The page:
Teaching robots to play sports is a clever way to advance the science of robotic movements, environment sensing, and artificial intellgence all in one swoop. That's because a game or sport has a predetermined set of rules so it's simpler than the "real" world. Enter UPenn's Design of Mechatronics Students with their robotic hockey players.
See how instructive programming those little beasts must've been? They're not allowed to be controlled or communicated with once they're in the ring, so there's a pretty good amount of AI in them, as well as good situational awareness sensing. They're not as massive or powerful as the droids seen on the big screen in Reel Steel, but they are way cuter. And, as Automaton blog points out, in the dark the lighting on the machines makes for some surprisingly good art in long-exposure photos.
Search and rescue robots are a regular feature here at TWIB headquarters, probably because there's considerable momentum behind the R&D--the opportunity to save lives with robotic tech that can access dangerous areas in post-disaster scenarios is just so exciting. Lots of research is needed to develop sensitive, smart, and perhaps unusual robots to perform the various tasks demanded of a SAR robot, which is why the work of University of Sheffield is so interesting. Working with exsiting Roomba robot carcasses, the British engineers are again visiting the idea of using rat-like whiskers as sensors for search and rescue purposes—they work in the dark, they don't damage any victims they brush over, and they're a bit sacrificial in case the robot blunders into a truly risky environment. But the Sheffield team is also adding another animalistic trait to their robots: the design of monkey brains.
The idea isn't to strap a nicely chilled monkey brain into a Roomba, but rather to build a software model of how monkey brain neurons let monkeys make a decision, and use that to drive the robot's AI. It's known that individual monkey neurons speed up the rate at which they fire when faced with a decision about which way to move—driven by visual cues. The Sheffield team thus followed some earlier research into monkey neurons and reprogrammed their Roomba. The upshot was a whisker-powered sensor that could correctly identify the type of flooring it was moving over, in an all but flawless way.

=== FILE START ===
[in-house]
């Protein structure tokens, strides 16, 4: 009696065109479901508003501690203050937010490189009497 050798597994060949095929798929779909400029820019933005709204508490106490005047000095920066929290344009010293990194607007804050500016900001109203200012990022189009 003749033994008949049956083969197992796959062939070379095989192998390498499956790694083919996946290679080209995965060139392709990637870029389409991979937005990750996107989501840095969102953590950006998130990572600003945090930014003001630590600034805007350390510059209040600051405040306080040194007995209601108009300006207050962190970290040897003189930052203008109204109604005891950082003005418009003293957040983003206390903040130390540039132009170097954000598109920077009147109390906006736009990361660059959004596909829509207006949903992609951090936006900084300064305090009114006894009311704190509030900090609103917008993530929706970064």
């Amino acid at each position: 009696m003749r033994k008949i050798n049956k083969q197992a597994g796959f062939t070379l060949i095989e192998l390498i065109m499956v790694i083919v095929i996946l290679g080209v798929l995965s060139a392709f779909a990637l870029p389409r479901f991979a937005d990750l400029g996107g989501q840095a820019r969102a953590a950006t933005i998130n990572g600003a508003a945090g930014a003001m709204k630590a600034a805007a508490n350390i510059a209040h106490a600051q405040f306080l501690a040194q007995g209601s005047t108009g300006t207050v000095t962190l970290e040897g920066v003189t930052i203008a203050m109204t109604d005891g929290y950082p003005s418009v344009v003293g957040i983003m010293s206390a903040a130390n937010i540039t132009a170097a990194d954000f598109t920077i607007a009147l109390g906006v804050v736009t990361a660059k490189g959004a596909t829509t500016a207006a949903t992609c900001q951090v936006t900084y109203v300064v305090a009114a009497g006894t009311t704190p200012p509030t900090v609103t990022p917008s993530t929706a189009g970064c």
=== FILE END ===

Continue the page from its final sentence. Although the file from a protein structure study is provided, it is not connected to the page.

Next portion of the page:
This kind of sensitivity could be vital for a SAR robot as it would need to make sure it wasn't maneuvering onto dangerous or slippery terrain in search of survivors, and it's also likely got medical, military, and other uses too.
Watch Star Wars, Red Dwarf or countless other movies or TV shows and you'll see small service droids beetling around the corridors under their own power, presumably engaged in vitally important missions. If you popped into Cooley Dickinson Hospital in Northampton, Mass., over the last year you may have been stunned to see something pretty similar. CNN Money is reporting on the experiment the hospital's been running with a Xenex droid for a year, and how it's been incredibly effective. Pleasingly the machine even has a kind of R2-D2 vibe.
The droid is empowered to seek and destroy, you see. Not alien invaders, but germy invaders. As it patrols the corridors and rooms, it maneuvers around to flash bright UV light into as many corners and surfaces as it can reach—with the light actively killing off any bugs that are hanging around there. The hospital thinks it's likely saved five lives and prevented two colostomies from happening—since it's suppressed the "winter vomiting disease" C. diff infection rate by about 70%.
Expect more droids like this sooner rather than later.
What better way to show off Chinese robotic prowess than to welcome in the Chinese Year of the Dragon with a celebratory dancing robot spot! Fourteen droids shook their lovely robo-lumps to a remix of a traditional Russian song on the hugely popular Big-Show on television.
No uncanny valley crossing here, just plain old robot excitement.
More and more we see headlines about "drone airstrikes" in places like Afghanistan, not without controversy, of course. And now the robot army is getting a serious boost: The Pentagon's new budget sees the slashing of some 80,000 soldiers and 20,000 marines...but the boosting of Army and Navy drone forces by quite considerable sizes. More money is also being shuffled into the Air Force's future long-range bomber plan—a system that won't necessarily have a pilot aboard at all times.
Fewer pensions, fewer losses and costs due to injury and death, potentially more precise and stealthier mission delivery...these are but a few of the reasons why these decisions are being made. Check out a fuller story on the moves at Wired.
So we know that robots are already sliding deeper into our everyday lives. And this'll only happen more so as the years pass. Which is why Yale Daily News ("The Oldest College Daily"!) has an interesting article today, predicting a near-ish future where... well, where human's sexual tastes have swelled to include human-machine interfacing of a much more intimate nature. If your tastes and work environment permit, it's a fascinating and slightly explicit read. Light-hearted as the matter seems, this technology is actually already here in a way (for an example, here's another NSFW link about one man's quest for robot love), and when it becomes more common and sophisticated then all sorts of moral and legal issues are bound to pop up.